Now into my fourth year of birdwatching, I am only just considering New Year’s resolutions. I’ve come up unwritten vague goals in the past. Hardly anything came of them, unsurprisingly. But writing/typing words down has a general psychological effect, and I do try keep up my blog consistently, hence… I was inspired to create a post after reading The Birdist’s recent contribution to National Audubon’s news site.
1a. Taking off from The Birdist’s first goal, I should not only re-learn warbler songs, but remember them. I can replay a couple easier songs in my head, such as the Yellow, the Prairie, and the American Redstart. I can do better than this, being an amateur musician. I plan to listen to different audio recordings repeatedly. I have a CD from a Saw Mill River Audubon workshop and I must take advantage of Cornell Lab of Ornithology’s Macaulay Library. Viewing Lang Elliot’s YouTube videos would also be constructive; this would help me to associate the sound with an image.
1b. I should get out more during the high point of spring migration. Westchester County mostly sees migrants. I want to observe warblers more often, and especially get more and better looks of the ones I have on my life list (at least 10, but the top ones are Cerulean, Hooded, Bay-breasted, Blackburnian, and Canada). I need to see an Ovenbird and a Tennessee, which I’ve only heard. I also need to see an adult Louisiana Waterthrush – I tentatively added this waterthrush to my life list having seen a fledgling once. Adding new species isn’t much of a concern, but I’m always happy with surprise lifers. I already have a couple hotspots in mind – Doodletown, Fahnestock – but I’m going to research into more.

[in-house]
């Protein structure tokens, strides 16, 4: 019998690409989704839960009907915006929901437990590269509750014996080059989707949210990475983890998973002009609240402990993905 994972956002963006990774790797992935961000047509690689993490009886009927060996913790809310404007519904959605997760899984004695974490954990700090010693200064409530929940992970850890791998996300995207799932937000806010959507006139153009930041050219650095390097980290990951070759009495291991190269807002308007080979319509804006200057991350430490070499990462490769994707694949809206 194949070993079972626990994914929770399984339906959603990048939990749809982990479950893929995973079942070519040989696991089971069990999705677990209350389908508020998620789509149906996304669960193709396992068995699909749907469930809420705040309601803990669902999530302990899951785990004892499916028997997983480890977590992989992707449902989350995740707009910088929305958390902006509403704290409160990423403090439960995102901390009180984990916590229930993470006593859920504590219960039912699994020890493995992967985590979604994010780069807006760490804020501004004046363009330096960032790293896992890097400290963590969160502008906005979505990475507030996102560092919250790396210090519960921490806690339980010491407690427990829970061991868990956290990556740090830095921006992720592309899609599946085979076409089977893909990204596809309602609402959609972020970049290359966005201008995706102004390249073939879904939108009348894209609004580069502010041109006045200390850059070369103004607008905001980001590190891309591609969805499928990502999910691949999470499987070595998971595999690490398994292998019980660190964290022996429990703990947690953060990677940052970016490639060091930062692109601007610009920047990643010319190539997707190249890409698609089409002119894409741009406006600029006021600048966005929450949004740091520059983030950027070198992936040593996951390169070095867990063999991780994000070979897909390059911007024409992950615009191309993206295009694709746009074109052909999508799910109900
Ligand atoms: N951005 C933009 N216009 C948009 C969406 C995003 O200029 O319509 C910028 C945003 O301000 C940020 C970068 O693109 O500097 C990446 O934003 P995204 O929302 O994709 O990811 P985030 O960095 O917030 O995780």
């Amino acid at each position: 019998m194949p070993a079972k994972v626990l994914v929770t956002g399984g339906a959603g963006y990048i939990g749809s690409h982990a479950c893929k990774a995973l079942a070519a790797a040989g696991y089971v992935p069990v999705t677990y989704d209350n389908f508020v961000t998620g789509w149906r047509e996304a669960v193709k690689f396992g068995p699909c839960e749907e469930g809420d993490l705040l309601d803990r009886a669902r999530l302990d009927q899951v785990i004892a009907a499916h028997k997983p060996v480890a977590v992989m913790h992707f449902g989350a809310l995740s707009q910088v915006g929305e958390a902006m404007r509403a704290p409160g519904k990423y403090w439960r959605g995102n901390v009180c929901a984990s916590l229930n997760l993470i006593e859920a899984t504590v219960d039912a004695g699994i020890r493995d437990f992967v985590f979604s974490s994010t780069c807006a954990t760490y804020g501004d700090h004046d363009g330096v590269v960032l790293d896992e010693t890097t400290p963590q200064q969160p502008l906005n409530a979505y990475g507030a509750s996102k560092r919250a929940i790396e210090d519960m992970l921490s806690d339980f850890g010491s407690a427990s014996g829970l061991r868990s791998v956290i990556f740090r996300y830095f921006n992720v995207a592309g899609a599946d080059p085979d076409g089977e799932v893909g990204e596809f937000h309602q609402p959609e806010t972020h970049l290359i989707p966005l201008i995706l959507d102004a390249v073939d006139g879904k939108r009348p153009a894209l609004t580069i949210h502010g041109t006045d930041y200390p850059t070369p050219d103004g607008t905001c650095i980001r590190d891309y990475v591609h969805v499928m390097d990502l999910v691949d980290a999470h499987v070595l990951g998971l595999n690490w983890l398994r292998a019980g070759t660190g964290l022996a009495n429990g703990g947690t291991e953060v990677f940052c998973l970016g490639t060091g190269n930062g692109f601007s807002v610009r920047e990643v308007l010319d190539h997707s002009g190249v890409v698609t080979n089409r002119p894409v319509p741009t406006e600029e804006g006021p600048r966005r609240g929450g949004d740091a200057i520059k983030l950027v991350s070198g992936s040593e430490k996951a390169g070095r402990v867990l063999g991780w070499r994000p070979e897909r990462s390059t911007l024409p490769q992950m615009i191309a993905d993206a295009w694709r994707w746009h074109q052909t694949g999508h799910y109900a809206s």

2. Inspired by eBird, I will visit a location every week. I have one in mind and am already at it. As far as I can tell from eBird, I’m the only person to submit checklists for this location. Since it’s not an official hotspot, I will not mention it here. The road rather private and dangerous to drive on, but it runs adjacent to the Croton Reservoir. From what I’ve seen a couple times last winter, this location has good ducks. I wonder what else is there….
3. Get over my anxiety about driving by myself to long-distance places I’ve never been to. Reviewing directions and a map is not enough to assuage my anxiety. I don’t have one of those phones with a built-in GPS, so I need to purchase a GPS. Just in case if I feel like chasing a bird alone.
4. Be more involved in my local chapter. As of this week, I’m an interim board member. I’ve yet to see where I stand exactly, though I wish to donate my time to a couple things. One: Lead or co-lead walks for adults and/or children, thus bringing more people into birdwatching and becoming more aware of birds and environmental conservation. Two: aid in taking care of our sanctuaries. Three: reach out to the public about native and invasive plants, and about planting natives in one’s garden/yard to benefit birds. (Maybe also spread how horrible lawns are. Death to lawns.) And with concerning Number 3, I need to familiarize myself more with invasives and identify them in the field all year round.